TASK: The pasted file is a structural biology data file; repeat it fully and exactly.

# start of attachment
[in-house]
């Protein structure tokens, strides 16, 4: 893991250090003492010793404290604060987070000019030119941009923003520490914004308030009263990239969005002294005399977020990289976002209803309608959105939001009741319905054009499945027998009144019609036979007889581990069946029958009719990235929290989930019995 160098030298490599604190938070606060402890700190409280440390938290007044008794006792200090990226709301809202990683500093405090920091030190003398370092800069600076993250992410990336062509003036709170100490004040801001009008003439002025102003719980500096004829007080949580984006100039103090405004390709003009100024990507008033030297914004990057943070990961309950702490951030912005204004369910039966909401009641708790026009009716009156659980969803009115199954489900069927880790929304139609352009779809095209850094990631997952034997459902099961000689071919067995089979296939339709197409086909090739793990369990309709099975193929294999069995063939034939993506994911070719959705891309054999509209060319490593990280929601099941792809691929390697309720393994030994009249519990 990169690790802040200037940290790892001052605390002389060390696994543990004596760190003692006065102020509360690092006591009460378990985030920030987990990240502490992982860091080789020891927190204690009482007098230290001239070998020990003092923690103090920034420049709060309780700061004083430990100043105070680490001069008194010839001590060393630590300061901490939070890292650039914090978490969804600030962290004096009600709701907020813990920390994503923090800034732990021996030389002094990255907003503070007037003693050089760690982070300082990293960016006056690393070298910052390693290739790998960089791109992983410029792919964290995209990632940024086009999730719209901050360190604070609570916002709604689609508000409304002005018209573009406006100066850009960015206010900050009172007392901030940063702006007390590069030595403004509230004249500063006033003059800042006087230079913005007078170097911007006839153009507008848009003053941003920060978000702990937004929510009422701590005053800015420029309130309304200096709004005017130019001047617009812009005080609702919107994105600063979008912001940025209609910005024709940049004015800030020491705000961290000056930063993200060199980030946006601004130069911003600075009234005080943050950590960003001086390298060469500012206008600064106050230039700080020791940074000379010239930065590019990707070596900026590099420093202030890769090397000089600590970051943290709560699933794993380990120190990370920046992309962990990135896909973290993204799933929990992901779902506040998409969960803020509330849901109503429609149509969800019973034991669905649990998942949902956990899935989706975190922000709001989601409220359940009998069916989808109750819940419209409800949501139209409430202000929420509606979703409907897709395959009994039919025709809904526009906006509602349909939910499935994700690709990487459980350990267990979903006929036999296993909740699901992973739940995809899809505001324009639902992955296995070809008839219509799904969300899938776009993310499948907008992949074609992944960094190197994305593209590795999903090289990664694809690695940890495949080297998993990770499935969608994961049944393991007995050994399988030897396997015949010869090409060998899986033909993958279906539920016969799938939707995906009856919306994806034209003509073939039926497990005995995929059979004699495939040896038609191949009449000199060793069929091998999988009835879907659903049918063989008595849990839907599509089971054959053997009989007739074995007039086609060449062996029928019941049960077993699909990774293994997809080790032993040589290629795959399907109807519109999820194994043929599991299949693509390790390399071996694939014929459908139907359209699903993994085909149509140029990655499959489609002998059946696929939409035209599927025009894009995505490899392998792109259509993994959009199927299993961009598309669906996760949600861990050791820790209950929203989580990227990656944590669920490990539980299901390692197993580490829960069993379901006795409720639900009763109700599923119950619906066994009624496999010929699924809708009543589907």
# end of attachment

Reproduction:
[in-house]
């Protein structure tokens, strides 16, 4: 893991250090003492010793404290604060987070000019030119941009923003520490914004308030009263990239969005002294005399977020990289976002209803309608959105939001009741319905054009499945027998009144019609036979007889581990069946029958009719990235929290989930019995 160098030298490599604190938070606060402890700190409280440390938290007044008794006792200090990226709301809202990683500093405090920091030190003398370092800069600076993250992410990336062509003036709170100490004040801001009008003439002025102003719980500096004829007080949580984006100039103090405004390709003009100024990507008033030297914004990057943070990961309950702490951030912005204004369910039966909401009641708790026009009716009156659980969803009115199954489900069927880790929304139609352009779809095209850094990631997952034997459902099961000689071919067995089979296939339709197409086909090739793990369990309709099975193929294999069995063939034939993506994911070719959705891309054999509209060319490593990280929601099941792809691929390697309720393994030994009249519990 990169690790802040200037940290790892001052605390002389060390696994543990004596760190003692006065102020509360690092006591009460378990985030920030987990990240502490992982860091080789020891927190204690009482007098230290001239070998020990003092923690103090920034420049709060309780700061004083430990100043105070680490001069008194010839001590060393630590300061901490939070890292650039914090978490969804600030962290004096009600709701907020813990920390994503923090800034732990021996030389002094990255907003503070007037003693050089760690982070300082990293960016006056690393070298910052390693290739790998960089791109992983410029792919964290995209990632940024086009999730719209901050360190604070609570916002709604689609508000409304002005018209573009406006100066850009960015206010900050009172007392901030940063702006007390590069030595403004509230004249500063006033003059800042006087230079913005007078170097911007006839153009507008848009003053941003920060978000702990937004929510009422701590005053800015420029309130309304200096709004005017130019001047617009812009005080609702919107994105600063979008912001940025209609910005024709940049004015800030020491705000961290000056930063993200060199980030946006601004130069911003600075009234005080943050950590960003001086390298060469500012206008600064106050230039700080020791940074000379010239930065590019990707070596900026590099420093202030890769090397000089600590970051943290709560699933794993380990120190990370920046992309962990990135896909973290993204799933929990992901779902506040998409969960803020509330849901109503429609149509969800019973034991669905649990998942949902956990899935989706975190922000709001989601409220359940009998069916989808109750819940419209409800949501139209409430202000929420509606979703409907897709395959009994039919025709809904526009906006509602349909939910499935994700690709990487459980350990267990979903006929036999296993909740699901992973739940995809899809505001324009639902992955296995070809008839219509799904969300899938776009993310499948907008992949074609992944960094190197994305593209590795999903090289990664694809690695940890495949080297998993990770499935969608994961049944393991007995050994399988030897396997015949010869090409060998899986033909993958279906539920016969799938939707995906009856919306994806034209003509073939039926497990005995995929059979004699495939040896038609191949009449000199060793069929091998999988009835879907659903049918063989008595849990839907599509089971054959053997009989007739074995007039086609060449062996029928019941049960077993699909990774293994997809080790032993040589290629795959399907109807519109999820194994043929599991299949693509390790390399071996694939014929459908139907359209699903993994085909149509140029990655499959489609002998059946696929939409035209599927025009894009995505490899392998792109259509993994959009199927299993961009598309669906996760949600861990050791820790209950929203989580990227990656944590669920490990539980299901390692197993580490829960069993379901006795409720639900009763109700599923119950619906066994009624496999010929699924809708009543589907």